The organisation in a skeletal muscle


Ultrastructure of skeletal muscle fibres

The different parts of the muscle fibre often have names different from their counterparts in normal cells. Each myofiber is surrounded by a cell surface membrane, just like any other cell. But this membrane is called sarcolemma in myofibers. In addition, the cytoplasm in muscle fibres is called the sarcoplasm, and the endoplasmic reticulum is called the sarcoplasmic reticulum (SR).

The ultrastructure of myofiber

Within the muscle fibre, there are extensions of the sarcolemma that penetrate the centre. These are known as T tubules and they are tube-like projections. The sarcoplasm of myofibers contains mitochondria, myofibrils, and sarcasmic reticulum. The mitochondria are responsible for carrying out aerobic respiration to generate ATP, which is needed for muscle contraction. The sarcoplasmic reticulum contains protein pumps on its membrane that transport Ca2+ ions into its lumen. The sarcoplasmic reticulum plays a crucial role in muscle contraction by storing Ca2+ and releasing it when the myofiber is stimulated.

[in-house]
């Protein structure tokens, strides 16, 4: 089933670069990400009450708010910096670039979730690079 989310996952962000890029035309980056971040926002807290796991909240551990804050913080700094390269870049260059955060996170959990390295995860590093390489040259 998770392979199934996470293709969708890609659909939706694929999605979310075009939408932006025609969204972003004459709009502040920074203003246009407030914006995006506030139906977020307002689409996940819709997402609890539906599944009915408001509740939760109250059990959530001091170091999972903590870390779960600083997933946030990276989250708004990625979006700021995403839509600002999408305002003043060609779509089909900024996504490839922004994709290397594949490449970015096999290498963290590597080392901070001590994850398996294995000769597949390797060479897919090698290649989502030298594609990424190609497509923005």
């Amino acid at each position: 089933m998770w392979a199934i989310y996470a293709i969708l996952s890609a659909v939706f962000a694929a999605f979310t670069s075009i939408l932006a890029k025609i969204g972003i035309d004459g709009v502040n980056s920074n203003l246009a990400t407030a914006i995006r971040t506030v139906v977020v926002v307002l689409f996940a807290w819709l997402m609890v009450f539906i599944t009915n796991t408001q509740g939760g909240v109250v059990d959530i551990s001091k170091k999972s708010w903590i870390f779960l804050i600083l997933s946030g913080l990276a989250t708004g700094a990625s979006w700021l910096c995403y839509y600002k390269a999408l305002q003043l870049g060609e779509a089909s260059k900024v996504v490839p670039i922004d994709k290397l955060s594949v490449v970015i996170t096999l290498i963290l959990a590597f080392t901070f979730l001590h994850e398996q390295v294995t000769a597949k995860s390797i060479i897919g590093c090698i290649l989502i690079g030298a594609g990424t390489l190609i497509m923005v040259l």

Myofibrils are primarily composed of two types of protein filaments: thin actin and thick myosin myofilaments. Actin is a family of globular proteins that combine to form two long thin filaments that are twisted around each other. Myosin molecules, on the other hand, are molecular motors shaped like long rod-like tails with bulbous heads that resemble golf clubs. These two filaments are arranged in a specific order, which gives them a striated appearance and creates different types of bands and lines, as seen in Figure 3.